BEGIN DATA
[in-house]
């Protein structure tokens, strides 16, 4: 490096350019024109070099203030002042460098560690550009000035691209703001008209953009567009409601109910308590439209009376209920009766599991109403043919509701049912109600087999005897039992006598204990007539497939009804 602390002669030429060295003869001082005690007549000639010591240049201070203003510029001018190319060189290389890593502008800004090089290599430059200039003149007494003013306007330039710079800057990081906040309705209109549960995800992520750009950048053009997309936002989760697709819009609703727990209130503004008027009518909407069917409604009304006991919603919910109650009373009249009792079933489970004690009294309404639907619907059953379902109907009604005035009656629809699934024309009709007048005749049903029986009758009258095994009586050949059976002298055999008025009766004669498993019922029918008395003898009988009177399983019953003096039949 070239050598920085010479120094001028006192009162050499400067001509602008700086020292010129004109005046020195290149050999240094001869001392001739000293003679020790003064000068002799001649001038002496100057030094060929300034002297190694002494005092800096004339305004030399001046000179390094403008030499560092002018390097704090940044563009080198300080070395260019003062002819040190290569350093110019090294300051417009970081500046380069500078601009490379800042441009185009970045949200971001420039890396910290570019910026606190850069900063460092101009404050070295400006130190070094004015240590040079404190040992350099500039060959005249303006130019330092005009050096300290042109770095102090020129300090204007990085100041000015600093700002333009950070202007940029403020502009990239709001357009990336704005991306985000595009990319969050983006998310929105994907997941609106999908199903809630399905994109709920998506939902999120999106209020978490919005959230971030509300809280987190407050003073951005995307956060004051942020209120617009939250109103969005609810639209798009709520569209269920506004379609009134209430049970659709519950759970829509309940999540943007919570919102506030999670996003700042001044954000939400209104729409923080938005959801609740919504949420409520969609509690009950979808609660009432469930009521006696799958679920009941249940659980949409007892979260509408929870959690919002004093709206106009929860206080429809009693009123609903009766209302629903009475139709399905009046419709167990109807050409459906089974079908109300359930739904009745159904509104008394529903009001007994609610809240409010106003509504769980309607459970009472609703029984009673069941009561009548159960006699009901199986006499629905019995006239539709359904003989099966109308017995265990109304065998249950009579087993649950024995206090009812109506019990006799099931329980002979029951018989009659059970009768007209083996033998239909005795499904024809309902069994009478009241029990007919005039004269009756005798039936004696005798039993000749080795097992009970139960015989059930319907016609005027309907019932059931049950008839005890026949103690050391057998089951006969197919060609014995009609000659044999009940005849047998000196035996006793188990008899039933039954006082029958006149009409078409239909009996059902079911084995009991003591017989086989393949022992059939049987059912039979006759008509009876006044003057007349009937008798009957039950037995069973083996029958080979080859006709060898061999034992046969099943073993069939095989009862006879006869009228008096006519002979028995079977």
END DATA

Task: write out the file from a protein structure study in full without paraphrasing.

[in-house]
């Protein structure tokens, strides 16, 4: 490096350019024109070099203030002042460098560690550009000035691209703001008209953009567009409601109910308590439209009376209920009766599991109403043919509701049912109600087999005897039992006598204990007539497939009804 602390002669030429060295003869001082005690007549000639010591240049201070203003510029001018190319060189290389890593502008800004090089290599430059200039003149007494003013306007330039710079800057990081906040309705209109549960995800992520750009950048053009997309936002989760697709819009609703727990209130503004008027009518909407069917409604009304006991919603919910109650009373009249009792079933489970004690009294309404639907619907059953379902109907009604005035009656629809699934024309009709007048005749049903029986009758009258095994009586050949059976002298055999008025009766004669498993019922029918008395003898009988009177399983019953003096039949 070239050598920085010479120094001028006192009162050499400067001509602008700086020292010129004109005046020195290149050999240094001869001392001739000293003679020790003064000068002799001649001038002496100057030094060929300034002297190694002494005092800096004339305004030399001046000179390094403008030499560092002018390097704090940044563009080198300080070395260019003062002819040190290569350093110019090294300051417009970081500046380069500078601009490379800042441009185009970045949200971001420039890396910290570019910026606190850069900063460092101009404050070295400006130190070094004015240590040079404190040992350099500039060959005249303006130019330092005009050096300290042109770095102090020129300090204007990085100041000015600093700002333009950070202007940029403020502009990239709001357009990336704005991306985000595009990319969050983006998310929105994907997941609106999908199903809630399905994109709920998506939902999120999106209020978490919005959230971030509300809280987190407050003073951005995307956060004051942020209120617009939250109103969005609810639209798009709520569209269920506004379609009134209430049970659709519950759970829509309940999540943007919570919102506030999670996003700042001044954000939400209104729409923080938005959801609740919504949420409520969609509690009950979808609660009432469930009521006696799958679920009941249940659980949409007892979260509408929870959690919002004093709206106009929860206080429809009693009123609903009766209302629903009475139709399905009046419709167990109807050409459906089974079908109300359930739904009745159904509104008394529903009001007994609610809240409010106003509504769980309607459970009472609703029984009673069941009561009548159960006699009901199986006499629905019995006239539709359904003989099966109308017995265990109304065998249950009579087993649950024995206090009812109506019990006799099931329980002979029951018989009659059970009768007209083996033998239909005795499904024809309902069994009478009241029990007919005039004269009756005798039936004696005798039993000749080795097992009970139960015989059930319907016609005027309907019932059931049950008839005890026949103690050391057998089951006969197919060609014995009609000659044999009940005849047998000196035996006793188990008899039933039954006082029958006149009409078409239909009996059902079911084995009991003591017989086989393949022992059939049987059912039979006759008509009876006044003057007349009937008798009957039950037995069973083996029958080979080859006709060898061999034992046969099943073993069939095989009862006879006869009228008096006519002979028995079977």